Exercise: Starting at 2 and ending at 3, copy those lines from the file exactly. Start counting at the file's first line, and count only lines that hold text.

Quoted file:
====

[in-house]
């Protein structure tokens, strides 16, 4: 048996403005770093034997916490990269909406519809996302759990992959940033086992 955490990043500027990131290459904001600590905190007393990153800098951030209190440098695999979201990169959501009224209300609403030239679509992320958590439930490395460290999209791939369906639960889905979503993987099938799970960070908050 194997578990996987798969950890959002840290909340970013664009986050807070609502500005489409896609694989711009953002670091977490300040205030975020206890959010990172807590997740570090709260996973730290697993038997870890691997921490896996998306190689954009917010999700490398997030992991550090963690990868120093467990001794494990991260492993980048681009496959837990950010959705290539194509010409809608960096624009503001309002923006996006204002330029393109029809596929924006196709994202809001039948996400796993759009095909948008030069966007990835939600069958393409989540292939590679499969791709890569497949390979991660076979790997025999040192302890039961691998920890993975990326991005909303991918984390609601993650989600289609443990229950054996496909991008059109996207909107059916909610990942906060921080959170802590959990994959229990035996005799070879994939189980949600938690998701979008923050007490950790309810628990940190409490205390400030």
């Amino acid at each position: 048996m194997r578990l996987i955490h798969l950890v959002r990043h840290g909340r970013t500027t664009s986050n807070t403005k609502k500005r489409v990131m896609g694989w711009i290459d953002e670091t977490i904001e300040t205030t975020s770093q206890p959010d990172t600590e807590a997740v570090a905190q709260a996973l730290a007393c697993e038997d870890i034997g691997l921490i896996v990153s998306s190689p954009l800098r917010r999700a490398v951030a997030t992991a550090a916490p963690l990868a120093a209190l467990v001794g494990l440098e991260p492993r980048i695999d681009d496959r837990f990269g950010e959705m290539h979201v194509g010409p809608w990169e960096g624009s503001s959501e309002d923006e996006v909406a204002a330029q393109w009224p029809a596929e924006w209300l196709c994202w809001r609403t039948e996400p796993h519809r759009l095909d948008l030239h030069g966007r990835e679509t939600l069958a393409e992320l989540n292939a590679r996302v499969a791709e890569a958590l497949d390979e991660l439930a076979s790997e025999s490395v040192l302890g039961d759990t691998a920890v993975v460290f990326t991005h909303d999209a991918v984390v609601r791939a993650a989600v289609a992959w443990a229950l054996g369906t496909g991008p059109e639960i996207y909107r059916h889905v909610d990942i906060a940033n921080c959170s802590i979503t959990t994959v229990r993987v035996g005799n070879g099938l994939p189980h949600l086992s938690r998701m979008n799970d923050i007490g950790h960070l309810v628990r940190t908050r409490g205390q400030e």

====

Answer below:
């Protein structure tokens, strides 16, 4: 048996403005770093034997916490990269909406519809996302759990992959940033086992 955490990043500027990131290459904001600590905190007393990153800098951030209190440098695999979201990169959501009224209300609403030239679509992320958590439930490395460290999209791939369906639960889905979503993987099938799970960070908050 194997578990996987798969950890959002840290909340970013664009986050807070609502500005489409896609694989711009953002670091977490300040205030975020206890959010990172807590997740570090709260996973730290697993038997870890691997921490896996998306190689954009917010999700490398997030992991550090963690990868120093467990001794494990991260492993980048681009496959837990950010959705290539194509010409809608960096624009503001309002923006996006204002330029393109029809596929924006196709994202809001039948996400796993759009095909948008030069966007990835939600069958393409989540292939590679499969791709890569497949390979991660076979790997025999040192302890039961691998920890993975990326991005909303991918984390609601993650989600289609443990229950054996496909991008059109996207909107059916909610990942906060921080959170802590959990994959229990035996005799070879994939189980949600938690998701979008923050007490950790309810628990940190409490205390400030």
């Amino acid at each position: 048996m194997r578990l996987i955490h798969l950890v959002r990043h840290g909340r970013t500027t664009s986050n807070t403005k609502k500005r489409v990131m896609g694989w711009i290459d953002e670091t977490i904001e300040t205030t975020s770093q206890p959010d990172t600590e807590a997740v570090a905190q709260a996973l730290a007393c697993e038997d870890i034997g691997l921490i896996v990153s998306s190689p954009l800098r917010r999700a490398v951030a997030t992991a550090a916490p963690l990868a120093a209190l467990v001794g494990l440098e991260p492993r980048i695999d681009d496959r837990f990269g950010e959705m290539h979201v194509g010409p809608w990169e960096g624009s503001s959501e309002d923006e996006v909406a204002a330029q393109w009224p029809a596929e924006w209300l196709c994202w809001r609403t039948e996400p796993h519809r759009l095909d948008l030239h030069g966007r990835e679509t939600l069958a393409e992320l989540n292939a590679r996302v499969a791709e890569a958590l497949d390979e991660l439930a076979s790997e025999s490395v040192l302890g039961d759990t691998a920890v993975v460290f990326t991005h909303d999209a991918v984390v609601r791939a993650a989600v289609a992959w443990a229950l054996g369906t496909g991008p059109e639960i996207y909107r059916h889905v909610d990942i906060a940033n921080c959170s802590i979503t959990t994959v229990r993987v035996g005799n070879g099938l994939p189980h949600l086992s938690r998701m979008n799970d923050i007490g950790h960070l309810v628990r940190t908050r409490g205390q400030e």